Frantz’s secret

The film is tasteful but lacks that certain ‘Ozon layer’.

Frantz  (photo credit: PR)
(photo credit: PR)
Directed by Francois Ozon
With Paula Beer, Pierre Niney, Ernst Stotzner, Marie Gruber
Running time: 113 minutes Rating: PG-13
(for thematic elements including brief war violence)
In French and German.
Check with theaters for subtitle information.
The latest movie by versatile director Francois Ozon is a well-intentioned anti-war period piece. Frantz is loosely based on the play Broken Lullaby, which was made into a film in 1932 by Ernst Lubitsch. Frantz tells the story of a German family recovering from the loss of their son, Frantz, in World War I, and how a visit by a mysterious Frenchman who knew Frantz changes their lives.
The title character has already been dead for about a year when the film opens, but he is very much alive in the memory of his family and his fiancee, Anna (Paula Beer). Anna lives with Frantz’s parents (Ernst Stotzner and Marie Gruber) and helps Frantz’s father, a doctor, run his clinic in a small, quiet town in Germany. The parents are devastated by their loss, and Frantz is never far from Anna’s mind, and she visits his grave daily. When other suitors come to call, she ignores them and is upset by his mother’s gentle suggestion that after some time passes, she should think about marrying. The early sections that detail the family’s pain, which will clearly never leave them, are the most effective in the film.
But while the parents can never move on, Anna has a choice, and she chooses to devote herself to her late fiance’s memory. Her life is anchored by her mourning, and when a handsome stranger turns up at Frantz’s grave, this event stirs the family. However, Frantz’s father is upset when they learn that the mysterious mourner is a Frenchman, named Adrien (Pierre Niney). Any Frenchman and all hint of anything French repulses and angers the father, but the mother and Anna are intrigued, and they listen to Adrien’s story.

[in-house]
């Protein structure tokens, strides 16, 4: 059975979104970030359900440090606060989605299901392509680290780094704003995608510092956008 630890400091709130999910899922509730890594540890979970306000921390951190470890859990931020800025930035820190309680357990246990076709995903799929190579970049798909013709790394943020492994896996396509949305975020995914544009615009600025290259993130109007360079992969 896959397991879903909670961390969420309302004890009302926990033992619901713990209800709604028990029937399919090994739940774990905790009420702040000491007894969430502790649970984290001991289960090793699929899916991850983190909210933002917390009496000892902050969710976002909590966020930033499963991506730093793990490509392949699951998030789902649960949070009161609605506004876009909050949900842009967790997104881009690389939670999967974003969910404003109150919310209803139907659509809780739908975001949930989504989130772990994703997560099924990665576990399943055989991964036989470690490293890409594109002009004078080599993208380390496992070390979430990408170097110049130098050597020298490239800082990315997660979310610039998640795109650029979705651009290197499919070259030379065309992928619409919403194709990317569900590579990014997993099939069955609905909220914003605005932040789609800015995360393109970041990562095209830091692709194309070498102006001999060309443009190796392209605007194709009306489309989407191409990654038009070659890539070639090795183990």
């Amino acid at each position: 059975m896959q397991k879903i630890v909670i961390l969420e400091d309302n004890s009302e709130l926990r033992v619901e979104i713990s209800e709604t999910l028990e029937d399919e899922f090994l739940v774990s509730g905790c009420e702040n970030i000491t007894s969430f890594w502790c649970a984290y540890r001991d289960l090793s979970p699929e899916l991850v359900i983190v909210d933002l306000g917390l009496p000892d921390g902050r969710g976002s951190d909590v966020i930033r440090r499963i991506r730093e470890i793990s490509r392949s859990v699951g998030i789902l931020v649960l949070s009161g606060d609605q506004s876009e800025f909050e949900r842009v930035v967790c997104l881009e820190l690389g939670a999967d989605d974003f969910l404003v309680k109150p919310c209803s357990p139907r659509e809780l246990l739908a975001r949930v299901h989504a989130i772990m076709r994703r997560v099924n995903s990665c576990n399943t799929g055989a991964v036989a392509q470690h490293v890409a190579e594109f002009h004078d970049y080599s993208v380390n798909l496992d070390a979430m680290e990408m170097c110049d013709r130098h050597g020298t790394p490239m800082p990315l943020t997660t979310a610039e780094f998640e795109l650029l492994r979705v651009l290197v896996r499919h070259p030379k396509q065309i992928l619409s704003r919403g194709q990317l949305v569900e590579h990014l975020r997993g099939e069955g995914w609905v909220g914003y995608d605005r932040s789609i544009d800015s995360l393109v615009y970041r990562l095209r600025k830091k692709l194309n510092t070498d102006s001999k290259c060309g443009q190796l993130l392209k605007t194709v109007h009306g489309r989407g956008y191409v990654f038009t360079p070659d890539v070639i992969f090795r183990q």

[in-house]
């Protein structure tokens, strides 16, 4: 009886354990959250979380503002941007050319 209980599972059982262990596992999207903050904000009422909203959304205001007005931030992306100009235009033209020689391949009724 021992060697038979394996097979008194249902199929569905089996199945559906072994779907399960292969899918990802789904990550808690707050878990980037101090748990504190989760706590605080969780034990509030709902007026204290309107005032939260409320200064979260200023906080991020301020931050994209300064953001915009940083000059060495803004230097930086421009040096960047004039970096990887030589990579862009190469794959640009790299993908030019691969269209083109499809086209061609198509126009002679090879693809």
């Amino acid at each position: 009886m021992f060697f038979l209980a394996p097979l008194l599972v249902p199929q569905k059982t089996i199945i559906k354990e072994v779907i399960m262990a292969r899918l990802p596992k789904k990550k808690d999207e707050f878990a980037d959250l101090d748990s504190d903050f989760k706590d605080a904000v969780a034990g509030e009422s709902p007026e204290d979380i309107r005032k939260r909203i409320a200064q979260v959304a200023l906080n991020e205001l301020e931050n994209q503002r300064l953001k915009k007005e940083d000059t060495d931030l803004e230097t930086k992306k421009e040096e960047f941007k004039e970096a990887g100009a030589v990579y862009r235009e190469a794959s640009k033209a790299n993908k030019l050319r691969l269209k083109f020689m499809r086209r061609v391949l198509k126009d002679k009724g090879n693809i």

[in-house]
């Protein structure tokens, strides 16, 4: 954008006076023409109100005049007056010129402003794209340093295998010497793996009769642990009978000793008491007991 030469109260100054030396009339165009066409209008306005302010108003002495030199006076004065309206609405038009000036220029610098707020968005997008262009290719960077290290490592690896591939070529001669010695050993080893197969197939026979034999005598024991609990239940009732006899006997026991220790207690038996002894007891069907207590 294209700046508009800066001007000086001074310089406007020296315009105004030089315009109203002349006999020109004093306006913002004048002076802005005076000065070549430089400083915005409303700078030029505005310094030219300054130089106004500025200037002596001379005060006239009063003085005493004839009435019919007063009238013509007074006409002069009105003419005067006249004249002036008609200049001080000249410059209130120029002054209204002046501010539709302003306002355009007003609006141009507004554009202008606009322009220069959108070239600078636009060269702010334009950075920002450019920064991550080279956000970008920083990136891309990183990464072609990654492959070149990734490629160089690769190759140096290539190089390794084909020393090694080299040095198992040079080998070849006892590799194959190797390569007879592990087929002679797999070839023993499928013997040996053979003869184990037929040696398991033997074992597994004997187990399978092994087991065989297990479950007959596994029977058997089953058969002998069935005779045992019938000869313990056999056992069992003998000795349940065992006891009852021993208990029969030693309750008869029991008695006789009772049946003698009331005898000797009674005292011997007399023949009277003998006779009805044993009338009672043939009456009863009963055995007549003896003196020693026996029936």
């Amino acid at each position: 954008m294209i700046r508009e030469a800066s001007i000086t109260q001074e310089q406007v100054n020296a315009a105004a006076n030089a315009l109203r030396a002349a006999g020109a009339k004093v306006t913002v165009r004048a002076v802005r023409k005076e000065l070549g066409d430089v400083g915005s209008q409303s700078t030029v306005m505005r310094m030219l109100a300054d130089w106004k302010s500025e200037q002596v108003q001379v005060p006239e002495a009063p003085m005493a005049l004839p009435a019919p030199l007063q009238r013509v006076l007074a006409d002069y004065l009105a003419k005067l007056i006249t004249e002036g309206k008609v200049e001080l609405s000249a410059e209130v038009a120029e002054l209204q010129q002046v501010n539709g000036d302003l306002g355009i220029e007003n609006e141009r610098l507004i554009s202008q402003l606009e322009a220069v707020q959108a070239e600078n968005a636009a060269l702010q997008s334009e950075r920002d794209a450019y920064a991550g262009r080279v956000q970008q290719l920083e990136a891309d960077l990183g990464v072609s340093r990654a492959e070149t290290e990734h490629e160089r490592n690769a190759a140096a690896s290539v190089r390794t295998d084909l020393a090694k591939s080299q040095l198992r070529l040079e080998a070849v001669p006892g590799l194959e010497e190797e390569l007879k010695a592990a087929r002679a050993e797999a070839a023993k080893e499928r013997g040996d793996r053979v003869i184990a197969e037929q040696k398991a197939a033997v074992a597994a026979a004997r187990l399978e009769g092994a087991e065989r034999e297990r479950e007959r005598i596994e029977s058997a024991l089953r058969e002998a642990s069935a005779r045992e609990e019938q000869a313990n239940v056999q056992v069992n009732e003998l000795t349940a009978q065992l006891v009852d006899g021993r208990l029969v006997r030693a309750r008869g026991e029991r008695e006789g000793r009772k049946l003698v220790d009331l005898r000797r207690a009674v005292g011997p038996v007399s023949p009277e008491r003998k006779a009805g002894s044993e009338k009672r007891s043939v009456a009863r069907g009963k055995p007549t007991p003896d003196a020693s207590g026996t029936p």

He tells them that he and Frantz (who is played in flashbacks by Anton von Lucke) were friends in Paris before the war, when the two of them would play the violin together and visit museums. It seems for a few minutes that the two young men were more than friends, but while the movie suggests this, it then pulls away.
Anna and the mother are overjoyed to meet someone who spent time with Frantz, and he gradually win over the father, who overcomes his reservations and allows this young man into their home and their hearts.
Adrien and Anna form a close friendship that seems about to blossom into a romance, but there is an ache in Adrien’s soul.
Something Adrien has told the family is not true, and it’s difficult for Anna to guess what Adrien can’t tell them. Risking hostility and ostracism from the townspeople, she seeks to make Adrien a central part of her life, but he remains just out of reach, and she can’t understand why.
The unraveling of the mystery of Adrien and Frantz’s relationship doesn’t play out quite as you might imagine, but when it is revealed, the movie loses steam.
While the movie doesn’t go for the cliches that the story might suggest, the story is so subtle and understated, that it doesn’t leave much of an impression. The actors are all good, especially those who portray the four main characters.
Pierre Niney and Paula Beer are especially appealing, but their performances aren’t compelling enough to carry the film.
Seeing Frantz, you would never guess that Ozon also directed Double Lover, a sexy but empty thriller about a woman involved with a psychiatrist and his evil twin, which is currently in theaters. Ozon’s best movies, notably the 2003 Swimming Pool, combine romance and noir, and Frantz does this as well, but in a muted way. Ozon’s films can be enjoyably trashy and full of energy, but Frantz is so low key and tasteful that it doesn’t make much of an impression. It’s as if Ozon felt that in order to tackle important themes, he had to make a film that is so delicate, it isn’t much fun.